The second major difference in the conception of ancient Israel and Judea is that in addition to Yahweh being the most high God, it is Yahweh himself who presides over the divine council.  This is not a denial of the idea that there are two different divine roles.  Rather, it is a belief in a second hypostasis, a second person, who is also Yahweh but presides over the council as the divine Son.  This second hypostasis is the Yahweh who is seen throughout the Hebrew scriptures, with his divine Father remaining unseen and unseeable by human persons.  He is referred to as the Angel of the Lord and the Word of God.  The latter identification became very common in the Second Temple period such that the Aramaic Targums, whenever Yahweh was encountered visibly, inserted the Aramaic term ‘Memra’ or word into the text as explanatory.  He appears in several significant passages of the Hebrew scriptures in this role as presiding over the council.  It is this figure whom the New Testament writers teach has become incarnate in the person of Jesus Christ.

One of these texts is Psalm 82 (81 in the Greek).  This Psalm prophetically describes a scene in which Yahweh who presides over the divine council is enthroned and issues judgment against the sons of God to whom the nations had been assigned in Deuteronomy 32:8.  They have not served Yahweh nor have they governed justly.  Rather, they have brought about wickedness on the earth and sought to be worshipped themselves as gods by the nations that Yahweh, the God of Israel, had assigned them to govern.  There it is said that they will die like men, they will be defeated and destroyed.  All of this will happen when God arises (anasta) to judge the earth.  At which point, his inheritance will be not only Israel, but all of the nations (82:8).

Christ himself quotes this text in John 10:35-36.  Christ has been accused of blasphemy and the Judeans are prepared to stone him for calling himself the Son of God.  This last term can have several meanings, including that Jesus is the Messiah.  Here, however, what occasions the charge of blasphemy is Christ’s statement that he and the Father are one.  It is clear here that they understand Jesus to be claiming to be the Son of God who presides in the divine council, and he reaffirms that this is true by quoting Psalm 82.  He points out that in the Psalm, those beings are called gods to whom the Word of God came.  This is St. John’s favored term for the preincarnate Christ, drawn from the ‘memra’ theology of the Targums.  Christ’s response is therefore clear, if the members of the divine council are called gods and sons of the Most High, then why would it be blasphemy for the Word himself to call himself the Son of God?  His opponents clearly understand exactly who Christ is claiming to be, as they again seek to arrest and kill him.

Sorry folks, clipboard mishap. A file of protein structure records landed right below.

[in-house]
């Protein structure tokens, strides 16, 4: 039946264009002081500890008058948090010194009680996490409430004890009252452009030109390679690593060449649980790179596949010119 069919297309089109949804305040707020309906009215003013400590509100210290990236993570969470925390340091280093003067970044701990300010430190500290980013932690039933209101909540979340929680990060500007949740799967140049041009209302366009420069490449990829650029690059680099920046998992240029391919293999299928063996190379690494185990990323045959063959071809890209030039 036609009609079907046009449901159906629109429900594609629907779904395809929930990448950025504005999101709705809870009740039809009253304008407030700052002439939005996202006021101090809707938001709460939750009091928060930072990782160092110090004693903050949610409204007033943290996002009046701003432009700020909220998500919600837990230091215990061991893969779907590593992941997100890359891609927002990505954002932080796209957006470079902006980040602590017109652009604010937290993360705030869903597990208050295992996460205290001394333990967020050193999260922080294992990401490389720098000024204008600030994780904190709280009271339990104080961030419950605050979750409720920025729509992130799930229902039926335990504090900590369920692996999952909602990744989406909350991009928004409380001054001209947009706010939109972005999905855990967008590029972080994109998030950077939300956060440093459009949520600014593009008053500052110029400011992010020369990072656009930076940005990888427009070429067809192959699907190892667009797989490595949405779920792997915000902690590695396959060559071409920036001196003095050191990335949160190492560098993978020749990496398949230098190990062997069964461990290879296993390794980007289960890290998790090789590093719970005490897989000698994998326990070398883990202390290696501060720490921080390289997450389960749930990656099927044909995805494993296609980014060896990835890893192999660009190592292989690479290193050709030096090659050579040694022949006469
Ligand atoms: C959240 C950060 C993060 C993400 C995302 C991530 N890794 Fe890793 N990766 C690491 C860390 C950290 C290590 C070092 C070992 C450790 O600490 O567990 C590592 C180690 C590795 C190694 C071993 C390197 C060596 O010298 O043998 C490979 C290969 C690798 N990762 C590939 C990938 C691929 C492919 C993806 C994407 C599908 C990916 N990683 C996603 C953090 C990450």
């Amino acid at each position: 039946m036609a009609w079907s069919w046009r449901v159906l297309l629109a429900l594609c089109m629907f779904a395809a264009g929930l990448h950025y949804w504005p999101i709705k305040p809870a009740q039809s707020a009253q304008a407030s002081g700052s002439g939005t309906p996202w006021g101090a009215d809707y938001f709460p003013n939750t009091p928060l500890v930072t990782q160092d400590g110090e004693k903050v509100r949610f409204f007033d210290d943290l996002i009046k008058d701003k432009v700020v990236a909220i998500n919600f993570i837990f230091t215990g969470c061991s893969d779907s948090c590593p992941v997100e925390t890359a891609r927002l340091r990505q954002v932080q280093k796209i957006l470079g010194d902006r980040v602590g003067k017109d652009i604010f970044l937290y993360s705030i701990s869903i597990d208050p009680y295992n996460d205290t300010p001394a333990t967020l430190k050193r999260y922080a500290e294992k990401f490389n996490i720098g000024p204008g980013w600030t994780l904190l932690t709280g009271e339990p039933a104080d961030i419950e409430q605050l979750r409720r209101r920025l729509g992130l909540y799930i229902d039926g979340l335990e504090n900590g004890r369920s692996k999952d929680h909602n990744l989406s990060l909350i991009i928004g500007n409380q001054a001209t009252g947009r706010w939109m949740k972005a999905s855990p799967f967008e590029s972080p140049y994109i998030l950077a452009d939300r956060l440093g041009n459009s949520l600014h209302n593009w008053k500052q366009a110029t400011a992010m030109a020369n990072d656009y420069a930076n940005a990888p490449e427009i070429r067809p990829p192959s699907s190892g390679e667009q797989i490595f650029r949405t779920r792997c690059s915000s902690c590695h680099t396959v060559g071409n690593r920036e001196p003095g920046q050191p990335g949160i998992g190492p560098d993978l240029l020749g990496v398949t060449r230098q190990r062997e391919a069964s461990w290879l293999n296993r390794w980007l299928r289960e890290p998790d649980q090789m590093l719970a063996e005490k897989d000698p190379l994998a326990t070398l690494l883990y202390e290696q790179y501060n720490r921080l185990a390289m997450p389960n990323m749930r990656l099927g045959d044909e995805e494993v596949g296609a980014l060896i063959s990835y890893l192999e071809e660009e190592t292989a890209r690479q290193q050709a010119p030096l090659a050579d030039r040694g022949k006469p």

Another of these texts is Daniel 7:9-14.  Daniel’s vision in this passage is a reworking of a scene from the Baal cycle.  At the end of the Baal cycle, after he has rebelled against the former leadership of the divine council, Baal is brought before his father El for a coronation.  He is enthroned and proceeds to rule over the whole world.  The understanding of the Judean people, however, is of course that the Devil’s attempted revolt was a failure and he was cast down to the underworld with the dead.  In this picture, Yahweh is described enthroned using tropes common for describing the most high God in all religions.  Then a second figure is introduced, who looks to Daniel like a human person.  This human person is riding on clouds, a traditional depiction of Baal, which in other places is directly ascribed to Yahweh himself, over against Baal (cf. Ps 104/103).  This vision, therefore, depicts a second hypostasis of Yahweh, one who is manifest as a human person.  This vision, as it is interpreted to Daniel, concerns the latter days as this figure is enthroned and given a kingdom which will have no end.

Again, Christ cites this text in relation to himself.  As described in Mark 14:61-63, as Christ stands trial before the high priest, he makes no response to the many and strange accusations being made against him by false witnesses.  When the high priest directly asks him, however, whether he is the Messiah, Christ replies that he is.  He then goes farther, however, by telling the high priest that he will see “the Son of Man coming on the clouds of heaven.”  Here Christ is identifying himself as this second Yahweh figure having come into the world as man.  Once again, the high priest’s immediate response is to accuse Christ of blasphemy and to tear his clothes.  Merely claiming to be the Messiah wasn’t blasphemy in the first century AD.  It was an unfortunately common occurrence.  Claiming, however, to be the God of Israel obviously was.  It is not a coincidence that Christ ascends into heaven accompanied by clouds and that this event is interpreted as his enthronement (cf. Acts 1:9; 2:34-36).